The Ivory Tower Of Harlem Analysis

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I see it now, the ivory tower. It stands so tall with its bland traditions. “Hark:” What is that on the horizon. Do you see it, the coming march? Here the ebony warriors come. The bring weapons so brilliant and simple in design. Music, dance, and literature are there tools, but now they have a colored spice. They draw close with the impending change. The boundaries so clearly drawn, but no amount of supremacy or tradition will stop this new army from attaining their rightful place. Armed with pens as strong as any sword they come. All the horns sound, heralding the coming force. The players have their parts, and they will play them well. The renaissance of Harlem was a battle of color against tradition. It was a well needed time of assertion.…show more content…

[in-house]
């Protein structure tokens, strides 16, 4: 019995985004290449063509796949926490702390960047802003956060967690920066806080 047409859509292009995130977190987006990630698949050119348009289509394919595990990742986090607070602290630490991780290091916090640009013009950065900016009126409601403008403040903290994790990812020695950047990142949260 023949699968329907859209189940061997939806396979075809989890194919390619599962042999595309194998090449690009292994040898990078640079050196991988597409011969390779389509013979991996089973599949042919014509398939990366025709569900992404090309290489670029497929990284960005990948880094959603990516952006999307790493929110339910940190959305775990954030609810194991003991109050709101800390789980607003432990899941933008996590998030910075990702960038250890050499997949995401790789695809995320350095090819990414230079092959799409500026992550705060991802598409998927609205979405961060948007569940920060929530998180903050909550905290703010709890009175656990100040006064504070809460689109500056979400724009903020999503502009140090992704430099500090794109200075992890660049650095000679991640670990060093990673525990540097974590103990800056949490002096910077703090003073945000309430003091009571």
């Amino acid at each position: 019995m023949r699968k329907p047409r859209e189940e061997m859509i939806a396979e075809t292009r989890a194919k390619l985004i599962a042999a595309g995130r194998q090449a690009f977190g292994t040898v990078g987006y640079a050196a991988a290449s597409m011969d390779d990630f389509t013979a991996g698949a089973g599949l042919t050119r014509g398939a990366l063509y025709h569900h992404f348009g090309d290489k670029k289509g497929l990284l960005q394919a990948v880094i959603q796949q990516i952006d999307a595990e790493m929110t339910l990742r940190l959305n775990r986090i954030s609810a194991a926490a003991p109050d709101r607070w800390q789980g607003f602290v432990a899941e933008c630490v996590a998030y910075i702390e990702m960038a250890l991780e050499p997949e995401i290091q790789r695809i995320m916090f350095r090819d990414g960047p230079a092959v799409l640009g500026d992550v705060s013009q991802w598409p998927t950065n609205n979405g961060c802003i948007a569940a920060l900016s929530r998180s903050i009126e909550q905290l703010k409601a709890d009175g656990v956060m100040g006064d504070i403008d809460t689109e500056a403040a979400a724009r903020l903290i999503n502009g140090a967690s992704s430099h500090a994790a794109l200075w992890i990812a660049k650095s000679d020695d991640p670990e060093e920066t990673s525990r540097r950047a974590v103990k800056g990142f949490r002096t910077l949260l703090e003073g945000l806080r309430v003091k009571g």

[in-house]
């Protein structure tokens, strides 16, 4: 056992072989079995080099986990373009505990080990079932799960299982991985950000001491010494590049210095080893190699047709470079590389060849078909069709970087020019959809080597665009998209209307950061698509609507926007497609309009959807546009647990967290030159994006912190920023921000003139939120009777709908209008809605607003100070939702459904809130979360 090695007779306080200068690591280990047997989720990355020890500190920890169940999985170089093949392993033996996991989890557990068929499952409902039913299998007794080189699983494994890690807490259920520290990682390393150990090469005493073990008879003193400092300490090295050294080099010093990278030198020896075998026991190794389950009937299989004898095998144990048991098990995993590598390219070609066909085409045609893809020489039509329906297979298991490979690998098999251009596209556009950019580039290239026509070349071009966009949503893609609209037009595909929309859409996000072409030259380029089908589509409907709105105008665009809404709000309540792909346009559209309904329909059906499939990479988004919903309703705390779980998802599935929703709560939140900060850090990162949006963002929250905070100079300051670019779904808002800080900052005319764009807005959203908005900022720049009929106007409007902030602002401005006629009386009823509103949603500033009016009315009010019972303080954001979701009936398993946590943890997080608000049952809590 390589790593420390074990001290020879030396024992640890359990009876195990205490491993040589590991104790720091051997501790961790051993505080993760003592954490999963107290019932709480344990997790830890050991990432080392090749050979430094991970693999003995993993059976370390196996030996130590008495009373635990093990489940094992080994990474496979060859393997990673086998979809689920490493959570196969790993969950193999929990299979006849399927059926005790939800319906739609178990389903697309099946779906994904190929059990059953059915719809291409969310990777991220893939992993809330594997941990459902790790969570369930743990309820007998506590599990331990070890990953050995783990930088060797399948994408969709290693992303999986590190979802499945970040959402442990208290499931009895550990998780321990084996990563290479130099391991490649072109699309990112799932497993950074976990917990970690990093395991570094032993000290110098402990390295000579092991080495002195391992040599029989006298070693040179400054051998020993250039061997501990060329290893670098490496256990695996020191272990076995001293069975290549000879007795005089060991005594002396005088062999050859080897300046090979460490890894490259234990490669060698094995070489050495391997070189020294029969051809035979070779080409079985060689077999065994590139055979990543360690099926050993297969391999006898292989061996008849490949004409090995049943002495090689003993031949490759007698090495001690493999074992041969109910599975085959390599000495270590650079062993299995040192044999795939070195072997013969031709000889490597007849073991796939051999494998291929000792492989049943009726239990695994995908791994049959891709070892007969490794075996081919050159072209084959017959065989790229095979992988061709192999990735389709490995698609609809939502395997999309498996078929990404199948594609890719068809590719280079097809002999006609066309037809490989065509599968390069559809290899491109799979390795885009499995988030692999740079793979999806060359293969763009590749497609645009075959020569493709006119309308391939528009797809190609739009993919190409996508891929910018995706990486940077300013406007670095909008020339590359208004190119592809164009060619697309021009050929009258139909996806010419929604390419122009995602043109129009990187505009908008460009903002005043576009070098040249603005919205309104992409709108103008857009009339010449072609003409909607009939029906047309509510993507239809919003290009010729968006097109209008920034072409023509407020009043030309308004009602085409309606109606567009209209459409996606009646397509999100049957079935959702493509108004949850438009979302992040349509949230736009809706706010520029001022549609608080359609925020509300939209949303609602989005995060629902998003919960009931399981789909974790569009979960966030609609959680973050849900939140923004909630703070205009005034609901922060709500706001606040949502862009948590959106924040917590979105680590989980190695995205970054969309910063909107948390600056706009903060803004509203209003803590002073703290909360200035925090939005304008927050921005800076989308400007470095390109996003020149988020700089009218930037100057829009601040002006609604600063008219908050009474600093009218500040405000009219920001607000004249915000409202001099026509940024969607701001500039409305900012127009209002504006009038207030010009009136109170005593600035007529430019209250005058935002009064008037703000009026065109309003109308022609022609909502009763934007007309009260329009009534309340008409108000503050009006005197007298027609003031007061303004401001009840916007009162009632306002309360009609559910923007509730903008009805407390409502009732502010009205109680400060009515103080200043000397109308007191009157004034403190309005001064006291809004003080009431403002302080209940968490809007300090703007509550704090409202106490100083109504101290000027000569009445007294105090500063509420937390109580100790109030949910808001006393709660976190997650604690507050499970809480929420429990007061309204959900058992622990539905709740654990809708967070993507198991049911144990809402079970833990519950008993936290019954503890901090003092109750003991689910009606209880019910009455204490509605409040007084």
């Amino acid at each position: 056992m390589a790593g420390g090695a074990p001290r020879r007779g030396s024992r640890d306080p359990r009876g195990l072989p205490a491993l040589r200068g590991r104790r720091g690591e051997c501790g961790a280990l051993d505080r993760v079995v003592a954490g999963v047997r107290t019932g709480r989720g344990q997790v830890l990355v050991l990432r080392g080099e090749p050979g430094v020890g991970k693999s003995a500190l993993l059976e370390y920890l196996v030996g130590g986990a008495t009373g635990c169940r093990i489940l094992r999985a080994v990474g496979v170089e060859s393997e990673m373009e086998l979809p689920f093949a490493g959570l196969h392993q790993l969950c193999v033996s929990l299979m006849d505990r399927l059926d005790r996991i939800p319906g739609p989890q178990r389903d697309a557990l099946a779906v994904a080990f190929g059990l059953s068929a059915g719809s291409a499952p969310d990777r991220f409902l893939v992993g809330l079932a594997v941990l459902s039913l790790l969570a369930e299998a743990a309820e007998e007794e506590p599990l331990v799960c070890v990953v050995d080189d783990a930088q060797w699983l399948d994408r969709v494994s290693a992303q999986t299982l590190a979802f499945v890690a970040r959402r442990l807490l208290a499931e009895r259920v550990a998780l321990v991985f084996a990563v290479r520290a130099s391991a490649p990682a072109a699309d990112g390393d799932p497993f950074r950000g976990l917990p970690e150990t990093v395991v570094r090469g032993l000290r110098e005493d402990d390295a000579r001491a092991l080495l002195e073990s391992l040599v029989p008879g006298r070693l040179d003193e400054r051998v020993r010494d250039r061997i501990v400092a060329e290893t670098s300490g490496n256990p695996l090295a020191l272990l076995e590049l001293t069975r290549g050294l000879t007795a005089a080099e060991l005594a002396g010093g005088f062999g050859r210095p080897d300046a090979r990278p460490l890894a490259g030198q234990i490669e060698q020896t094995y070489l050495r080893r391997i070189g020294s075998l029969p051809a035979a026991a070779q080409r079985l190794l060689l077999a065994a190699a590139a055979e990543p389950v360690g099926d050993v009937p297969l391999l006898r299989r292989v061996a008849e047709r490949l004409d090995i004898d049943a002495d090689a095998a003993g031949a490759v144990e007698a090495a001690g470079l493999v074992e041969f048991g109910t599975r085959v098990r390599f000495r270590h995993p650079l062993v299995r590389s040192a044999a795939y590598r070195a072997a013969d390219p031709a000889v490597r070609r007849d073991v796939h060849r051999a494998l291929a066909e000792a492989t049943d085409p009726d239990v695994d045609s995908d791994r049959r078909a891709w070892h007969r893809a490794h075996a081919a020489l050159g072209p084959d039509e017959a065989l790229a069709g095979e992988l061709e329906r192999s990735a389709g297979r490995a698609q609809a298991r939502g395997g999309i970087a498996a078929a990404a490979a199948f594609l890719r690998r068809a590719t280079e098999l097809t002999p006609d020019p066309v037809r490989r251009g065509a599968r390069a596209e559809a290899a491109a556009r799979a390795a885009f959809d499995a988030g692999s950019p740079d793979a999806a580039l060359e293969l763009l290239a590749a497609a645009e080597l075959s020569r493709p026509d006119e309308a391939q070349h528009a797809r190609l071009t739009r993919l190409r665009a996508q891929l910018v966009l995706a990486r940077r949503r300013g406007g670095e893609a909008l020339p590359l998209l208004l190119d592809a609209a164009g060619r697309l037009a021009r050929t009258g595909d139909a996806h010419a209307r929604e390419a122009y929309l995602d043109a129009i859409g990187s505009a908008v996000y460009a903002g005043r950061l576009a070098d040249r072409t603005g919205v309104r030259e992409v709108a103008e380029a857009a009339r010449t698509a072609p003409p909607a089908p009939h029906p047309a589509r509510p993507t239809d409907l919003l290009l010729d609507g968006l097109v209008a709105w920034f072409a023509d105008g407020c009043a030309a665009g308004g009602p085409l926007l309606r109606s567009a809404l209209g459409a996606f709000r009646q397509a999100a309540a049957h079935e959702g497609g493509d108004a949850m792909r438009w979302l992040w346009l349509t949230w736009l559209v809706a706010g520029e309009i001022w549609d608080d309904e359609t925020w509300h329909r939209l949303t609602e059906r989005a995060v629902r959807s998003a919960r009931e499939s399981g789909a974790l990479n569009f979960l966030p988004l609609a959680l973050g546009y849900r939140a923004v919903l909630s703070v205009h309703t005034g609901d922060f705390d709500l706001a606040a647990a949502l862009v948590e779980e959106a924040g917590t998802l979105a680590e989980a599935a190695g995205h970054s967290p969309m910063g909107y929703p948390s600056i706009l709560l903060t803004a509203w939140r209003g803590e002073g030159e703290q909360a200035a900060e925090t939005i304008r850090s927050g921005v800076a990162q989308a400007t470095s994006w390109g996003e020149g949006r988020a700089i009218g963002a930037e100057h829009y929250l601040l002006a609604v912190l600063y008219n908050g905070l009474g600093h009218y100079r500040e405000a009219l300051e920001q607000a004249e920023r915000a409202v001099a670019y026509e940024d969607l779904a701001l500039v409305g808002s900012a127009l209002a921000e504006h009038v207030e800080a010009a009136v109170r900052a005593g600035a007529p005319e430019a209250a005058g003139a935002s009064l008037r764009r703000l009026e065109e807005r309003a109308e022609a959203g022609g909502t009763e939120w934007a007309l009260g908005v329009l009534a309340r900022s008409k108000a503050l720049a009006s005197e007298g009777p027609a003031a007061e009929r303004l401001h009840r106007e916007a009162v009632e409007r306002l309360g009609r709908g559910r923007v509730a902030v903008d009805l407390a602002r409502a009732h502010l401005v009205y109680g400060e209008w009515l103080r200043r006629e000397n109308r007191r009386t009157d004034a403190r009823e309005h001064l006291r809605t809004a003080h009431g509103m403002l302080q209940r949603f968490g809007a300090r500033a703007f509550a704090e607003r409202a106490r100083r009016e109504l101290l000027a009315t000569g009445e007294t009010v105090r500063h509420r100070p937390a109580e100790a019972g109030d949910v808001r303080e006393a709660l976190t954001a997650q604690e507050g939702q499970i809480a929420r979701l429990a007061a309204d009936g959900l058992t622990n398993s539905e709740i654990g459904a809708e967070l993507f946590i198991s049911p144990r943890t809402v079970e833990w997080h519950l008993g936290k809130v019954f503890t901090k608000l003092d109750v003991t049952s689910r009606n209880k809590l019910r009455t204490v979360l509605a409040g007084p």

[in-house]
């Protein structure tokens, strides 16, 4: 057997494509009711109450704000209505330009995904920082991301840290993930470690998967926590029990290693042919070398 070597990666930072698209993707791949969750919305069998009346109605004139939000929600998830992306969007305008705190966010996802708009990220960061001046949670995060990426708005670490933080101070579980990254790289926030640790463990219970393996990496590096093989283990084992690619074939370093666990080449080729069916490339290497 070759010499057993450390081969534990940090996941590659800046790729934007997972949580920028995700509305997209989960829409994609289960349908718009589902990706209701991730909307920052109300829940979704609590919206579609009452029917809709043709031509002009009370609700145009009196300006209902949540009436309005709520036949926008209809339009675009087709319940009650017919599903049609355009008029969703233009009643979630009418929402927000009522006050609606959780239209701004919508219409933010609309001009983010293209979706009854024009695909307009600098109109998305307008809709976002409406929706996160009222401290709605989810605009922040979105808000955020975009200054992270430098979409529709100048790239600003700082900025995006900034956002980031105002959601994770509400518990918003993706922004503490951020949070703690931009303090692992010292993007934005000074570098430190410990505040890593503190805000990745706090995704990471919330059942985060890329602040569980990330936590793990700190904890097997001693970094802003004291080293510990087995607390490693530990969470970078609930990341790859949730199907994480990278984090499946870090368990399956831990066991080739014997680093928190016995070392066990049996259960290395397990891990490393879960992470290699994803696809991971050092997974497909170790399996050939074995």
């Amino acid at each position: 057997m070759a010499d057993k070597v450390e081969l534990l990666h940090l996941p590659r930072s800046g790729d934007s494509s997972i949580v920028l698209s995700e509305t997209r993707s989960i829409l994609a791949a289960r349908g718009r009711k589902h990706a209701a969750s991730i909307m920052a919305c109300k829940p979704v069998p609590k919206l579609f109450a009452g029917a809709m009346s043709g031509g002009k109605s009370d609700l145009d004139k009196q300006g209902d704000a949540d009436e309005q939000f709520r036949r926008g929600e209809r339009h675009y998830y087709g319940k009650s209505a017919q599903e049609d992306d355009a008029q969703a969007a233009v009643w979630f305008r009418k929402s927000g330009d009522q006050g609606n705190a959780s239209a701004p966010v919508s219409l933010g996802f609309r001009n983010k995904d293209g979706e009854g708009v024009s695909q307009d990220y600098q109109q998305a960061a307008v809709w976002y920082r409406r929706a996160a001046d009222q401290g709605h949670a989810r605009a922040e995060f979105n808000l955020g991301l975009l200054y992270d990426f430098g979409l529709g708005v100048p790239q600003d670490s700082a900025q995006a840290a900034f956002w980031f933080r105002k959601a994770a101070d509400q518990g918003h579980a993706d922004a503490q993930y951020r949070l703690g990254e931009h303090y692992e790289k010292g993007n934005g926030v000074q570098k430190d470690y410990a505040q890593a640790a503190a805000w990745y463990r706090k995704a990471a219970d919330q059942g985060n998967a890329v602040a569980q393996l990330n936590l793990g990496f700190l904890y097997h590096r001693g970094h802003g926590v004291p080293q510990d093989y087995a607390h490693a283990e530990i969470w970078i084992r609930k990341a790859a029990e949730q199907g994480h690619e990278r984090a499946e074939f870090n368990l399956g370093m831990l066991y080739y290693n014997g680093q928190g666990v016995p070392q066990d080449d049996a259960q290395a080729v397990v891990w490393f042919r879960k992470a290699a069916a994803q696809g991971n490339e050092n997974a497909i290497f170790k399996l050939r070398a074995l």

This was because he was in prison. He was serving time at Sing Sing. He was serving this time because of a manslaughter conviction. He would be out not long after the club started though. Until that time his gang kept him very well informed of the entire goings on (Haskins, 1984). Clubs like The Cotton Club, The Savory, and many others gave the artist of Harlem a place to meet and gather. Thus it provided a great way for the many movements and ideas of the time to grow and spread. For the clubs this meant Jazz. Jazz which began as ragtime and blues was a very popular style in the clubs. “Dance wars” and “Jazz-a-thons” were the big thing for the Harlem nightlife at the time (Haskins, 1984) Though The Cotton Club had many bands and famous singers play there, its most famous band was Duke Ellington and the Washingtonians. They broke tradition by being the first band that was not from the area. Though all bands of the time were breaking tradition by being black (Haskins, 1984). The band brought the club to its peak. The band itself evolved like the club did. One of its most famous changes was its adoption of a jungle motif. They went so far as use this motif in there clothing picks, lyrics, and titles. This change was well accepted by their audiences. They were so well liked that a local radio station began doing live broadcasts from the club itself (Haskins,

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